Who Will Be Left For Us To Rule in the Millennium?

The Dilemma for Post-tribulation Rapture Only?

A question that eventually comes up after studying end time prophecy long enough is who is going to be left to populate the earth during the Millennium, especially the start of it. The question arises from two discoveries:

  1. The righteous go up to heaven in the rapture and then come back glorified to rule.
  2. The unrighteous go through God’s terrible wrath (which means being subjected to hundred pound hailstones among other things – Rev 16:21) and seem to all die from many verses (1Th 5:3; Ps 2:12; Zeph 3:9; Mal 4:1; 2Th 1:7;2:12)

For pretrib rapture believers, who position the rapture seven years before #2 above, they believe some of those left behind after the rapture become righteous (such as Jews) and survive into the Millennium. They argue that the post-tribulation rapture must be false because, with it coming at the end, there is no time between the rapture and the start of the Millennium for any unbelievers to be converted and saved

The Surprising Solution

Despite many verses that on their own seem to point to utter destruction of all unbelievers in God’s wrath, there is a very clear verse which pretribbers overlook specifically talking about survivors from Armageddon:

Zechariah 14:16-18 (HCSB)— 16 Then all the survivors from the nations that came against Jerusalem will go up year after year to worship the King, the LORD of Hosts, and to celebrate the Festival of Booths. 17  Should any of the families of the earth not go up to Jerusalem to worship the King, the LORD of Hosts, rain will not fall on them. 18 And if the people of Egypt will not go up and enter, then rain will not fall on them; this will be the plague the LORD inflicts on the nations who do not go up to celebrate the Festival of Booths.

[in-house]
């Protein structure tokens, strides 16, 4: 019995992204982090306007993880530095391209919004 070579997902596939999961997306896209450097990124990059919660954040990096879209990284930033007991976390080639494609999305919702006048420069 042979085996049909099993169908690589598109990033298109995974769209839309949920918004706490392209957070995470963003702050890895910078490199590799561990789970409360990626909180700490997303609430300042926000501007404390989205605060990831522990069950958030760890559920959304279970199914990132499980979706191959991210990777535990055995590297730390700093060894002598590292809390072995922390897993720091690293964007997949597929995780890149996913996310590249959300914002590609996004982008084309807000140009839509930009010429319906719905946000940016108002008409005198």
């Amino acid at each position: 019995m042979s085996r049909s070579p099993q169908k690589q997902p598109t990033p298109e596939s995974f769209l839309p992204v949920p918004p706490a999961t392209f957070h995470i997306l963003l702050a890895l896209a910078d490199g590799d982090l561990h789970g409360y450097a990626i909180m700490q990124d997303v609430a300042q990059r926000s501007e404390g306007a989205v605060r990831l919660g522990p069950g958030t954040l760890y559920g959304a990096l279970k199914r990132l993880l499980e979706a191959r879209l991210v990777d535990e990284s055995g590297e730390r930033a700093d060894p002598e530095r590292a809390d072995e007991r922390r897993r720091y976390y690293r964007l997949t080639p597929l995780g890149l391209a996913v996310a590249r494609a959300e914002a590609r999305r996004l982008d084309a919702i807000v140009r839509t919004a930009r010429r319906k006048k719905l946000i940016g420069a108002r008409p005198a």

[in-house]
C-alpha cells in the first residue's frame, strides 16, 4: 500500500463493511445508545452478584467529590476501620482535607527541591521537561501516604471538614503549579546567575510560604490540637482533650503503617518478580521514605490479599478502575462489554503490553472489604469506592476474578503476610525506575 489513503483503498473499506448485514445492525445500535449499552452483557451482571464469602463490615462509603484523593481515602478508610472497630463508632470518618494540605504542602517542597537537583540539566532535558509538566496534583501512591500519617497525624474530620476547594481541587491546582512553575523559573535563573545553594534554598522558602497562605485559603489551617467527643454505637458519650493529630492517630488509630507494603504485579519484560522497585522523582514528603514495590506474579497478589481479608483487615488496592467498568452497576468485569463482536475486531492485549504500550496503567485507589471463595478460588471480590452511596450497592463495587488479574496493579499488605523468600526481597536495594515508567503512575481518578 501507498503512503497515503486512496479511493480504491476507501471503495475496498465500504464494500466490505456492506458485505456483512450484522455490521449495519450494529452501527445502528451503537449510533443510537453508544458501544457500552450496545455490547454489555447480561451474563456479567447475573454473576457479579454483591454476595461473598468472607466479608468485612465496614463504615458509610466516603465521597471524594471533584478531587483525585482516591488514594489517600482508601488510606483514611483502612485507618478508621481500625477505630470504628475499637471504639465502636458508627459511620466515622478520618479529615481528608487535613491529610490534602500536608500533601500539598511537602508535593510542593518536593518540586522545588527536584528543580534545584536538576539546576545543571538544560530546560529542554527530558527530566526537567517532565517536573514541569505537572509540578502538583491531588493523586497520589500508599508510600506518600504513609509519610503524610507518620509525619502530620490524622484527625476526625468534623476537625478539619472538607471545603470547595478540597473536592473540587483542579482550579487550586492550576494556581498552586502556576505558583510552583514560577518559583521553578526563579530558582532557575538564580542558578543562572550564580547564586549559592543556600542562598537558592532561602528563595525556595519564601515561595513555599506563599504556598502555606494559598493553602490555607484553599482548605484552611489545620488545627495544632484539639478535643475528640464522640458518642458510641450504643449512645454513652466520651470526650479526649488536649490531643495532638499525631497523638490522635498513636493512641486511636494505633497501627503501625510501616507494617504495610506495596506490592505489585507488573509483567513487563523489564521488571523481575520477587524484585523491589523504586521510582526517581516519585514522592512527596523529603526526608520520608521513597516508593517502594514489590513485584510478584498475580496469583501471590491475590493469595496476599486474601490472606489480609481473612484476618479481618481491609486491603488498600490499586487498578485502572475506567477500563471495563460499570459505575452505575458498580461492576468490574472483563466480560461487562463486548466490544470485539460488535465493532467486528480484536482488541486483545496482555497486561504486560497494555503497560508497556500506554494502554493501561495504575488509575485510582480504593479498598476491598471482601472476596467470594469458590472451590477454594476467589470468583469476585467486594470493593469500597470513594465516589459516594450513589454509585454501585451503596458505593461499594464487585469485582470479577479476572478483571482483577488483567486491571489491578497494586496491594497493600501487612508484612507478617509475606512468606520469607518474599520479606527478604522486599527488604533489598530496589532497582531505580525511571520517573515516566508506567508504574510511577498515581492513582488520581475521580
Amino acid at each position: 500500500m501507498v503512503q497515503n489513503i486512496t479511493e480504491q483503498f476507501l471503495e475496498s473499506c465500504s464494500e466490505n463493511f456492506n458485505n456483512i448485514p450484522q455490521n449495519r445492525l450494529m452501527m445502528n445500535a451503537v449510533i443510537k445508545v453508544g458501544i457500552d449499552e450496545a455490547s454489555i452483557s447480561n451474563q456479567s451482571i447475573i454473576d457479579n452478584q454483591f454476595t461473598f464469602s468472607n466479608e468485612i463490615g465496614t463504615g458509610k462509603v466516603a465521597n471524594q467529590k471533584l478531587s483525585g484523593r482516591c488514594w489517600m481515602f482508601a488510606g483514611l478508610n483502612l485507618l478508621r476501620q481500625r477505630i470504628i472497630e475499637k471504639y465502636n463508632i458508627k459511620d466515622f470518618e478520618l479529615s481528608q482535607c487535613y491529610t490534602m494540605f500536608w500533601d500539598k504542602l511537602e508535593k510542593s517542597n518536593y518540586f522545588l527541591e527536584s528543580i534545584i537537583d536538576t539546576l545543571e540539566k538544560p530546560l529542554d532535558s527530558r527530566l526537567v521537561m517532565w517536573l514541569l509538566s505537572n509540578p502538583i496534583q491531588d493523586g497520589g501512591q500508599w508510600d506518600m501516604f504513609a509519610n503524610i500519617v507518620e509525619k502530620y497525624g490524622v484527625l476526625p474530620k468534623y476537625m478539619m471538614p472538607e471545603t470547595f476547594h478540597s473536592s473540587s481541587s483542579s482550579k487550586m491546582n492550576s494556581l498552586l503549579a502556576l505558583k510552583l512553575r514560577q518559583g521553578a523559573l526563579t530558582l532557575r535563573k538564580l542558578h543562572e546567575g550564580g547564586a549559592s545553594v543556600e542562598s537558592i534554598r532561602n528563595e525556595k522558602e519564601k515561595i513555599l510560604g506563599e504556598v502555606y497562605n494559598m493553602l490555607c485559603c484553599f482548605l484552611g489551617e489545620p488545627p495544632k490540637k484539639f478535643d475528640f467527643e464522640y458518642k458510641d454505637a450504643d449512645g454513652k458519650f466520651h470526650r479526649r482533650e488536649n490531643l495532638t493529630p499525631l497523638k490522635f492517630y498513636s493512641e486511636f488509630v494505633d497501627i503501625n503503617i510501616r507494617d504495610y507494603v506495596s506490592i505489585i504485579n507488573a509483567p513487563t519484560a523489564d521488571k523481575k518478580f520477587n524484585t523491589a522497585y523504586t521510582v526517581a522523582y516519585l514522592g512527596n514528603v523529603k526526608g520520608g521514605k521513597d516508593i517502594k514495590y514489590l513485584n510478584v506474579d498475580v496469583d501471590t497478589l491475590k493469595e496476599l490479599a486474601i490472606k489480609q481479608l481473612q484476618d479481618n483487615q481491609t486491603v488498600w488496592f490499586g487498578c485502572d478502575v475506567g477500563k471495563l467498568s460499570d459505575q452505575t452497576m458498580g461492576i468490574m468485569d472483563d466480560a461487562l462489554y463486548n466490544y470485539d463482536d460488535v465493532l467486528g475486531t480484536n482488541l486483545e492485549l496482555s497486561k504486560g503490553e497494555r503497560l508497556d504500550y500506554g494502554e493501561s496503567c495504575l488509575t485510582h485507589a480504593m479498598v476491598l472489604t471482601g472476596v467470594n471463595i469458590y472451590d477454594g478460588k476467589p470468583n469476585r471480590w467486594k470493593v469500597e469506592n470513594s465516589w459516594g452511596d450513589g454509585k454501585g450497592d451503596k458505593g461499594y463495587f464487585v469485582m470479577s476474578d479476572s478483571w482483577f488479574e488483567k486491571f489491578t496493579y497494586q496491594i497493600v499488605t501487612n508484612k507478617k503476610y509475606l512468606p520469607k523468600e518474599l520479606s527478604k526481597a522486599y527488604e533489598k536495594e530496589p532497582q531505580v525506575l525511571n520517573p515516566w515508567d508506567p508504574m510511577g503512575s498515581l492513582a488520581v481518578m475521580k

How can this be?

First, while the Battle of Armageddon will result in complete destruction of the Beast’s armies (God’s enemies) as Zechariah clearly depicts (Zec 14:12), this is only the armies who come against Jerusalem. The rest of the people left behind in the nations where the armies came from will not be destroyed by God at the Battle of Armageddon.

Secondly, even with hundred pound hailstones that fall before Armageddon comes, some of these people left behind will find cover and survive. Zechariah 13:8 suggests that as many as one third will be left after God’s wrath.

What About the Mark of the Beast?

There is still another problem with the unrighteous survivors of the tribulation which many will think of. Everyone on earth (who is not raptured and is not martyred) will have the Mark of the Beast within five months (Rev 13:7-8)—except for the 144,000 who have the seal of protection from the locusts (Rev 9:4) that allows them to witness unhindered for the entire Great Tribulation).

At first glance, it seems that those who took the mark and worshiped the Beast’s image will be tormented forever (Rev 14:11). This naturally reminds Christians of hell. However, the passage does not explicitly say the torture itself lasts forever. It only says the smoke of their torment rises forever which is impossible and cannot be meant literally.